19th century prose

Context of the 19th century novel

Context of the 19th century novel

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Context of the 19th century novel

​​In a nutshell

The 19th century, or the 1800s, was a time of great change in Britain. When analysing a text you should always take its context into consideration to be able to truly understand it. In this summary, you'll learn how the 19th century shaped literature, and, particularly, the novel.


Britain was a very wealthy country, and two types of social class started to appear: the new rich and the middle class. This growing middle class was made up of people who had enough money to spend on things like novels. 

But not everybody was well-off, poverty was very present back then, especially in cities. This is reflected by authors in their novels, like Dickens, who used his texts to talk about social issues.


Finding a non-white character in a 19th century novel is uncommon. When ethnic minorities were shown, they were often treated badly and considered "savage" or "exotic". This often shocks the modern reader. 


Women did write some of the most famous 19th century novels, like Pride and Prejudice, but this didn't mean that they were independent and free. No woman could vote, only rich men were allowed to. 

We can learn about what being a woman meant back then from the texts, like how all women were expected to find a husband (Pride and Prejudice) and how only some jobs were accepted as suitable for women (like that of governess in Jane Eyre).

Religion and morality

One of the main themes in 19th is morality. This is what is right and what is wrong. In the 19th century, morality was closely linked to religion. Particularly Christianity, as Britain was a Christian country. People used to go to church and religion was very present in their lives.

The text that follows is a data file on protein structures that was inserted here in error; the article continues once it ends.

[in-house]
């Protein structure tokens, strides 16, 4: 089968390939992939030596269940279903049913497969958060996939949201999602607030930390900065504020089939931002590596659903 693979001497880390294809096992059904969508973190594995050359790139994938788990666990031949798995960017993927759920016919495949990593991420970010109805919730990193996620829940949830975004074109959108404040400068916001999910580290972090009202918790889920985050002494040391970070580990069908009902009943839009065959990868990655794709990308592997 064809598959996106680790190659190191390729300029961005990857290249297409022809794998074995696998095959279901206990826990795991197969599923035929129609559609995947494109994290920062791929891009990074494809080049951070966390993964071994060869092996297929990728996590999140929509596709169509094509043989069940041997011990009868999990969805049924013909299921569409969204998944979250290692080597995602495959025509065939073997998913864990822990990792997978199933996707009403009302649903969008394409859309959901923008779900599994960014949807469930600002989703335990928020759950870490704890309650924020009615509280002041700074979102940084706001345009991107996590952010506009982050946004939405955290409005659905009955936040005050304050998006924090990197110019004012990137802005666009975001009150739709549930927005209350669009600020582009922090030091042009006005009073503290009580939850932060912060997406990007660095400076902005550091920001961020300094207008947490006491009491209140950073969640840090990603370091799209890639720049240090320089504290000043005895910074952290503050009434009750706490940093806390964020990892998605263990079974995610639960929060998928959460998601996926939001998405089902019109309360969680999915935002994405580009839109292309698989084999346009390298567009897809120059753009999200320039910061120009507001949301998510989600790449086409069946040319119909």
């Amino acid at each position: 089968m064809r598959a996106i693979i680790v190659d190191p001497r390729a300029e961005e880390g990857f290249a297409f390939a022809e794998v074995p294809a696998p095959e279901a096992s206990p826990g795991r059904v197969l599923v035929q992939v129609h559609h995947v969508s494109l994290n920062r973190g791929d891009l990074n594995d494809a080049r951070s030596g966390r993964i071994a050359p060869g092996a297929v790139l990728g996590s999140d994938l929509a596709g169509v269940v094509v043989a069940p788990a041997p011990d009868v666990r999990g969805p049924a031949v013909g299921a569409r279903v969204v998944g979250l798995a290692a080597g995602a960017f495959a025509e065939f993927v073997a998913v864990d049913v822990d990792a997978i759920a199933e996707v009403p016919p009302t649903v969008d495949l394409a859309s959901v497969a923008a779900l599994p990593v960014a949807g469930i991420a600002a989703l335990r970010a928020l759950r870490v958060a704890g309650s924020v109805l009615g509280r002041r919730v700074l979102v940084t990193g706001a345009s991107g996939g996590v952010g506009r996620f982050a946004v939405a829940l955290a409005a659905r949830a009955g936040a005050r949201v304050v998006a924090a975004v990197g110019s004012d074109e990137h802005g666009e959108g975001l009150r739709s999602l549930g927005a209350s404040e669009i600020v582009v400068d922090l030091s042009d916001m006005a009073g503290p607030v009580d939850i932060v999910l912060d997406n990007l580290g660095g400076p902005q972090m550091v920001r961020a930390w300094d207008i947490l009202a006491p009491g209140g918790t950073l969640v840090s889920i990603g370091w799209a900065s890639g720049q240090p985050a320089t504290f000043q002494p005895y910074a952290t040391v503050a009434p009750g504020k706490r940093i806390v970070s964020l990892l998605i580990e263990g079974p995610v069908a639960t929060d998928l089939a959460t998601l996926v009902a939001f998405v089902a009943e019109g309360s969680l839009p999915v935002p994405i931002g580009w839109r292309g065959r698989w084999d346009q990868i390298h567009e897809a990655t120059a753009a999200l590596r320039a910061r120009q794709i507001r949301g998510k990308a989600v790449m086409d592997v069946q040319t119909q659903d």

The theme of morality can be seen in works like The Strange case of Dr Jekyll and Mr Hyde, where there is talk of an "evil" and a "good" side; and in A Christmas Carol, where the author urges the reader to think about the true meaning of Christianity. Not only that, characters who were ministers of religion were common, and any action in the novel that went against the church's teachings was frowned upon even by the characters in it (like Lydia and Wickham eloping in Pride and Prejudice). 


In the same way that religion was a part of everybody's life, so was science: scientific advances were being made all the time and people were very enthusiastic about them! As such, science was often a theme in 19th century novels: 

  • Mary Shelley used electricity as a starting point for her monster in Frankenstein. She also explored the idea of "nature vs nurture", very common in Psychology.
  • Stevenson used chemistry for Dr Jekyll's formula in The Strange case of Dr Jekyll and Mr Hyde. He also explored the psychological ideas of behaviour and responsibility.
  • Conan Doyle used the newly formed science of forensics in Sherlock Holmes' deductive process.


Literature can be divided in movements that usually coincide with time periods. Regarding the 19th century novel, most of them fall under the Romantic movement or Romanticism. Novelists rejected the 18th century taste for rationality and order, and instead were influenced by the Romantic ideals of personal feelings and nature.

What about genres? Well, Mary Shelley's Frankenstein is considered Gothic, as is The Strange case of Dr Jekyll and Mr Hyde. The Gothic genre is related to Romanticism, but mixed with horror and the supernatural. Ghost stories, like A Christmas Carol, increased their popularity. Another very popular genre was the detective story, being the most famous one that of Sir Arthur Conan Doyle: Sherlock Holmes. 

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